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Boston University School of Law




In this article, we argue that enforcing the TCA against state and local zoning authorities raises serious legal concerns, especially if such enforcement is via a § 1983 "and laws" action. In particular, we argue that courts should not award attorney's fees under § 1988 to providers who prevail in claims alleging violation of TCA section 704. First, we argue that this is not an appropriate "and laws" claim because the TCA's cell siting provisions, in the main, do not create rights that are enforceable via § 1983 action. Further, in our view Congress did not intend that providers be free to use an "and laws" claim to enforce their rights under the TCA and receive an award of attorney's fees. Second, even if an "and laws" claim is available, we argue that courts should use their discretion not to award attorney's fees because (1) the civil rightsrelated purposes of the attorney's fees statute, as an exception to the American rule, are not met, and (2) the awarding of attorney's fees would threaten to undermine local government control of the important area of zoning. Third, we discuss the constitutionality of both the TCA's cell siting provisions and the "and laws" clause of § 1983. We first argue that some provisions of § 332(c)(7) may be unconstitutional because they impose specific duties on local government in violation of the anti-commandeering principle applied in recent Supreme Court Tenth Amendment jurisprudence. Next, we raise the possibility that the "and laws" clause of § 1983 is unconstitutional under recent understandings of congressional power to enforce the Fourteenth Amendment, at least when the clause is used to enforce laws passed under powers not related to civil rights, such as the commerce power under which the TCA was passed.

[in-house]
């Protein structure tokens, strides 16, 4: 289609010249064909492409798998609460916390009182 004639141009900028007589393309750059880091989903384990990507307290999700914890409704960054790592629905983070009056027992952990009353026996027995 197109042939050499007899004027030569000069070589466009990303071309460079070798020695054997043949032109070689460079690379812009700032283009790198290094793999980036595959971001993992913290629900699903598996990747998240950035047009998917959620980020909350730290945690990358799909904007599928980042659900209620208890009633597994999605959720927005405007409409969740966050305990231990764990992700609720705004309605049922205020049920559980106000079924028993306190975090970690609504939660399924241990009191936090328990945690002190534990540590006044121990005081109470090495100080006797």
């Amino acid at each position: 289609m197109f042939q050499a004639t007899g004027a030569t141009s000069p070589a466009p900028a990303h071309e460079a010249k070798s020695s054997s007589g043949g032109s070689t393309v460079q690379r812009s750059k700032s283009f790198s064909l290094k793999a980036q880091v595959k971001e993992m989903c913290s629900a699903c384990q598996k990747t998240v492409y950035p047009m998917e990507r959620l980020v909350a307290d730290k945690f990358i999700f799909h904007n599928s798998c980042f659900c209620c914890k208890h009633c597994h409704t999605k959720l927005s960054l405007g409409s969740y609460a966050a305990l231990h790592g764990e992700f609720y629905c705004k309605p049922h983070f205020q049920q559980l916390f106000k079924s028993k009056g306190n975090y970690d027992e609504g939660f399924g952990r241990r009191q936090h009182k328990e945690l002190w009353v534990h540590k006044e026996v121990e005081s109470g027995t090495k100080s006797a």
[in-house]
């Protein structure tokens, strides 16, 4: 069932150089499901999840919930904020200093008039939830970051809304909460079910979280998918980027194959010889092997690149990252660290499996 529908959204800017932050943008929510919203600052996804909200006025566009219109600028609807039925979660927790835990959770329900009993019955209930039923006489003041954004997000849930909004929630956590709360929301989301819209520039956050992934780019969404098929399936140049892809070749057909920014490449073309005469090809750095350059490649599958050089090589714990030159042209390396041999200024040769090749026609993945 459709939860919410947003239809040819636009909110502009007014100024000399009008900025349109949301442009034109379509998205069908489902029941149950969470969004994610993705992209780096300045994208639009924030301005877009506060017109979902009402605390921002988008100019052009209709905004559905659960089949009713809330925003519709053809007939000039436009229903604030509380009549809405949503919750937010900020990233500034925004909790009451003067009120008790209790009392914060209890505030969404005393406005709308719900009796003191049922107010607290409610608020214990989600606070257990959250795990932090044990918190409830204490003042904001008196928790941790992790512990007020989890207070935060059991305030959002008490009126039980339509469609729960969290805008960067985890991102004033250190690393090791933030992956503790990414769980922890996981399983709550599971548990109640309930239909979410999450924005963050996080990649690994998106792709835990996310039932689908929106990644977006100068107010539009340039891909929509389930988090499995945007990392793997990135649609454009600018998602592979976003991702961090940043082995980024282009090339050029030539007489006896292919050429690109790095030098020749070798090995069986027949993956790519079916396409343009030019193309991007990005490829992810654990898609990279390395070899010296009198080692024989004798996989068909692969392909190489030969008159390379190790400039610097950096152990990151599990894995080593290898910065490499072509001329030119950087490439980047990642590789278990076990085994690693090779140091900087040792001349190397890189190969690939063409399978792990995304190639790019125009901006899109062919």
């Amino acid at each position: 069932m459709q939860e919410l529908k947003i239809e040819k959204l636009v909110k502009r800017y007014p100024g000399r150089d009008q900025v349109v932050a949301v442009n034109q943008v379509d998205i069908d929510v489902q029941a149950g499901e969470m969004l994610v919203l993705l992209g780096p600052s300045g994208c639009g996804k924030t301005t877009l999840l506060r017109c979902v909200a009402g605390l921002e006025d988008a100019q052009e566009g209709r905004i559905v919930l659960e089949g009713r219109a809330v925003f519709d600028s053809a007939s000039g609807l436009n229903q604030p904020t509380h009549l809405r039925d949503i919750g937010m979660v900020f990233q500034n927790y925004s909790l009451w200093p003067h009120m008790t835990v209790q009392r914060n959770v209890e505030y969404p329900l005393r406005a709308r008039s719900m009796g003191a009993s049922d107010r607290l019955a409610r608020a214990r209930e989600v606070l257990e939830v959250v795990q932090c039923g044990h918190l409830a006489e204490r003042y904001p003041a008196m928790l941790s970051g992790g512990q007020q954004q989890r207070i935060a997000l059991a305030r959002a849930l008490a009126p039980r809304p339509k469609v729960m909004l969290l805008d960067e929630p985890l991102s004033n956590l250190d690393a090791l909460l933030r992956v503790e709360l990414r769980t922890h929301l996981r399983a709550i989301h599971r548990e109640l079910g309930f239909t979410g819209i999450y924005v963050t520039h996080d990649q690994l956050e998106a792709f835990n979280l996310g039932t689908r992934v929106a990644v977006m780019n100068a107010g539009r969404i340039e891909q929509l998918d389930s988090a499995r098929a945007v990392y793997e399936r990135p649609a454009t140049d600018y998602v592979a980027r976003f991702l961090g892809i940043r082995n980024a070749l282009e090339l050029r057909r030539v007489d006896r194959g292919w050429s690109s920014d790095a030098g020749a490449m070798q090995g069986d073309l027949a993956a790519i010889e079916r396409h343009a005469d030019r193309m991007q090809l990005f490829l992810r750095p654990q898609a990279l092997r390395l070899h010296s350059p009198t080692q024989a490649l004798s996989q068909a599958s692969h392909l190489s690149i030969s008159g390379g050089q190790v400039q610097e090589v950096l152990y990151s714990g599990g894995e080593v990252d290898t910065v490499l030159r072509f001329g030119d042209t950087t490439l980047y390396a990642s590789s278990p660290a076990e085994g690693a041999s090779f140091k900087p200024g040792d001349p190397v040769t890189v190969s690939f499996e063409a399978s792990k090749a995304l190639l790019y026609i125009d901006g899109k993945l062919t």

This article proceeds as follows. In Part I, we review the personal wireless communication service industry, focusing primarily on the provisions of the TCA relating to local zoning authority. In Part H, we explain and criticize the doctrinal basis under which providers have been awarded attorney's fees through the "and laws" clause of § 1983. In this Part we argue that the "and laws" clause should not apply to actions to enforce the TCA because providers should be confined to enforcement under the TCA itself, and that even if the "and laws" clause does apply, courts should use their discretion to deny attorney's fees awards in cases enforcing the TCA. In Part III, we examine the obligations the TCA places on state and local government officials and conclude that, at least in part, the TCA violates the Tenth Amendment anticommandeering principles recognized recently by the Supreme Court. We also argue in this Part that the "and laws" clause may be unconstitutional by exceeding Congress's power to enforce the Fourteenth Amendment. Part IV summarizes our conclusions.

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